Driver's Education: A Novel
“. . . some very fine writing indeed, . . . I want to read [it] aloud just for the joy of hearing precisely how the words have been strung together.”
Book cover blurbs tend to be embarrassingly over-the-top paeans of praise for the contents, encouraged (paid for?) by the publisher and approved by the author.
The blurb for this book underplays its awesomeness. Grant Ginder’s novel is, indeed, as it says: “In the tradition of Daniel Wallace’s Big Fish, a poignant and eccentric novel about fathers, sons and the power of stories to change the way we see the world . . .” But it’s so much more than that.
Ostensibly, it’s about reality show assistant story editor Finn trying to fulfill his dying grandfather Alistair McPhee’s wish to have returned to him his ’56 Chevy Bel Air named Lucy after his dead wife. It’s a favor involving a cross-country road trip from New York—where Finn must retrieve the ancient car from an enigmatic man named Yip—to San Francisco, accompanied by his somewhat reluctant and grumpy buddy Randal and a three-legged cat named Mrs Dalloway.
There’s a map marked by Finn’s granddad who insists the motley crew must stick to the route he has designated: “When I unfold the paper,” Finn explains, “it smells ancient and important, like newsprint . . . There are cities and towns circled, places my granddad has been . . . Artifacts from his unbounded memories. And then, in the margins, there are new notes: instructions he’s written expressly for me. Like: In Chicago—Never look the Gangster in the eye.”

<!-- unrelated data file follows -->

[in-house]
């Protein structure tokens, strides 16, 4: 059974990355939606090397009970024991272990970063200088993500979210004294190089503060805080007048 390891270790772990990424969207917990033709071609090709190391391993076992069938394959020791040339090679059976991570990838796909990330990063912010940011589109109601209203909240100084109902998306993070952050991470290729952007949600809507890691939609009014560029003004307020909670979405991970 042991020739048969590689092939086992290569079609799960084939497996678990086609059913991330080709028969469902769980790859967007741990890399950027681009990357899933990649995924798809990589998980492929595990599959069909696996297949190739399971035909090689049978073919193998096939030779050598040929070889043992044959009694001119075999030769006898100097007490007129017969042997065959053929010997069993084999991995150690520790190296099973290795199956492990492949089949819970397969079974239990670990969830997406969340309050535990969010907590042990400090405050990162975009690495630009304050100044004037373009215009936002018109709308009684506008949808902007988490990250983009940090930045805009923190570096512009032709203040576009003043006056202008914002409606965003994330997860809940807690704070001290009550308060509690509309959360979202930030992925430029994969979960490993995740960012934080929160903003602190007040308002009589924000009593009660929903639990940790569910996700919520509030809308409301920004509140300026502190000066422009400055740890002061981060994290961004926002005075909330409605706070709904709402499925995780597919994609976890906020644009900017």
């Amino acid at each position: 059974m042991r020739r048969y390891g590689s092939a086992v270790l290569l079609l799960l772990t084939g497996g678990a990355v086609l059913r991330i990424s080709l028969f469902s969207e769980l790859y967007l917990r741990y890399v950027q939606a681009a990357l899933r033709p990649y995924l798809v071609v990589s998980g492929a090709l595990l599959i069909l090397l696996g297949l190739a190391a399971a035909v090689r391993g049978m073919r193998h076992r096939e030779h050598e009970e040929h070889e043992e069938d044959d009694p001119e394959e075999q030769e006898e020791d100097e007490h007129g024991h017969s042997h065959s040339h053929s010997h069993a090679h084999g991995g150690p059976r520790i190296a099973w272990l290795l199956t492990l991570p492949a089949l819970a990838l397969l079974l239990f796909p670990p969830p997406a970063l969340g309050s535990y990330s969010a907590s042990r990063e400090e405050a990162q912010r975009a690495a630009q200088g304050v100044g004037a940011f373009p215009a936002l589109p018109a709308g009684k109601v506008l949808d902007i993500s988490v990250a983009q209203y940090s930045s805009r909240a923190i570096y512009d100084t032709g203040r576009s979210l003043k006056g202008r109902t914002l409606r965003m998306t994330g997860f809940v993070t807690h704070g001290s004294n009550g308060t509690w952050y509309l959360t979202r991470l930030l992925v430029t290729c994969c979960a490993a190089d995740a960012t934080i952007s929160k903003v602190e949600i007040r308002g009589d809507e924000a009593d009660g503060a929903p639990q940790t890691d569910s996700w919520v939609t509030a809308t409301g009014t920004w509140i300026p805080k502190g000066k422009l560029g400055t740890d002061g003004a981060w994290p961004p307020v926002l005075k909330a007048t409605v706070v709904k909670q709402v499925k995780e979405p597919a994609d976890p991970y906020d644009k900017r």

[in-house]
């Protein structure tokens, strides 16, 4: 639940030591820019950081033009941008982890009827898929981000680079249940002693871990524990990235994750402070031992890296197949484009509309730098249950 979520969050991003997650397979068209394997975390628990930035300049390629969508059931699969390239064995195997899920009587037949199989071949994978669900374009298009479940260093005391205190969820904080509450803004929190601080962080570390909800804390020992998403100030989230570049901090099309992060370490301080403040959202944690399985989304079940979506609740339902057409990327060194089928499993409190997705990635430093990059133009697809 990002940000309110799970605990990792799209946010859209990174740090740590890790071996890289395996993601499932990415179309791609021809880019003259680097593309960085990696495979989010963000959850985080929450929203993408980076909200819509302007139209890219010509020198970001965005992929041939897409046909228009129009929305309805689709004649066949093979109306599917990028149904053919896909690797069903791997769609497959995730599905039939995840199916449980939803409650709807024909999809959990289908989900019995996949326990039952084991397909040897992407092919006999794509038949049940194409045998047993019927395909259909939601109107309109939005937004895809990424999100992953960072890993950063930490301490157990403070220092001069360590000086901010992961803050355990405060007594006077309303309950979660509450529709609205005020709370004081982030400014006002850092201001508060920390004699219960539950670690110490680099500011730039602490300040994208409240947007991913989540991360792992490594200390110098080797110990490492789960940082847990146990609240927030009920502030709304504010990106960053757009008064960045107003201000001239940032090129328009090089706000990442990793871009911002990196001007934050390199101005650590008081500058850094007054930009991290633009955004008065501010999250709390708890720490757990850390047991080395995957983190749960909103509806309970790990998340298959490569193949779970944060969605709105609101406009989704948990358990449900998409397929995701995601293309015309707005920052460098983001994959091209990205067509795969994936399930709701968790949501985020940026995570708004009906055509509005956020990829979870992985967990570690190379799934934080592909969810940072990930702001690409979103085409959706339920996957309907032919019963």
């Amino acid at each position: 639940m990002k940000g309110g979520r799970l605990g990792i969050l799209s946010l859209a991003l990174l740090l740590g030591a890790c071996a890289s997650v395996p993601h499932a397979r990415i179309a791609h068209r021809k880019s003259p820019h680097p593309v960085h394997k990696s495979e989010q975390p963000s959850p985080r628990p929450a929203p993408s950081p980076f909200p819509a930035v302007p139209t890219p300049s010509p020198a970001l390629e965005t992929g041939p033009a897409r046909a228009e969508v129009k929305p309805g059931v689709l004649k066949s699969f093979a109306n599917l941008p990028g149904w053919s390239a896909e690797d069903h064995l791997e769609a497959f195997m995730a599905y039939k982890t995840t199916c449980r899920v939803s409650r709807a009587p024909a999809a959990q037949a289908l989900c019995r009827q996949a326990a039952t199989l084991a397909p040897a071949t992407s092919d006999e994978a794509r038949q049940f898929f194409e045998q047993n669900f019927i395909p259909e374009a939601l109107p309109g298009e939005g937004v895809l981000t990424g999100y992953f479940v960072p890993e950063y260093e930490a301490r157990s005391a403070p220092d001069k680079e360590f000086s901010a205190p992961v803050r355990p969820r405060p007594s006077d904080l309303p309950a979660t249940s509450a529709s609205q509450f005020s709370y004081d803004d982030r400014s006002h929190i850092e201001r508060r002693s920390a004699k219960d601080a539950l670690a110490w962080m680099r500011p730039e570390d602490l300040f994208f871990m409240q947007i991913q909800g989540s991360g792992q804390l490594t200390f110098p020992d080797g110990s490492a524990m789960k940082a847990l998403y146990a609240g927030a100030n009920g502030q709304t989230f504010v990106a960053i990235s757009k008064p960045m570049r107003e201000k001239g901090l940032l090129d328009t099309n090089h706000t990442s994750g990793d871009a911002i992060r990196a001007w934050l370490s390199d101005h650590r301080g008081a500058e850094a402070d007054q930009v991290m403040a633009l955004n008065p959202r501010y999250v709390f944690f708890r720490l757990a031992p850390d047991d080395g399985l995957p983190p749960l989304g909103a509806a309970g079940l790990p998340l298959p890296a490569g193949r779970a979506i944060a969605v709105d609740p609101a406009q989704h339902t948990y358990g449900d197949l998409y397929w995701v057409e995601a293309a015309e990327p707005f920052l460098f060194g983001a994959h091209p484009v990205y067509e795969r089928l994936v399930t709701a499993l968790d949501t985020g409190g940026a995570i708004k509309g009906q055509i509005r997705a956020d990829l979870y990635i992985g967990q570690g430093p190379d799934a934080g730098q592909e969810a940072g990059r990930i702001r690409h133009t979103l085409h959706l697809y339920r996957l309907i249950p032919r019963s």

In a way, it’s also the story of Finn’s father Colin the Screenwriter (the book’s capitalization), who turned to writing screenplays inspired by the classic films he and Alistair used to watch together, and who struggles to reconnect with the old man, even though they’ve been living together again after ill-health knocked the wind out of the elderly adventurer.
In the tale’s telling, the author manages to wrap unselfconscious quirkiness up in some very fine writing indeed, without ever sacrificing the story or the characters. A rare feat, in my reading experience, making it one of those—also rare—books I want to read aloud just for the joy of hearing precisely how the words have been strung together.
Mr. Ginder, who also teaches writing at New York University where his (lucky) students are required, he says, to form connections between, for example, the essays of John Berger and George Michael videos, has all the necessary tools and talent with which to tap into the cultural zeitgeist of our time.
Not only does he write like a dream, he’s also currently “endeavoring to re-tell Virginia Woolf's Mrs. Dalloway through cat pictures.”
Why am I not surprised?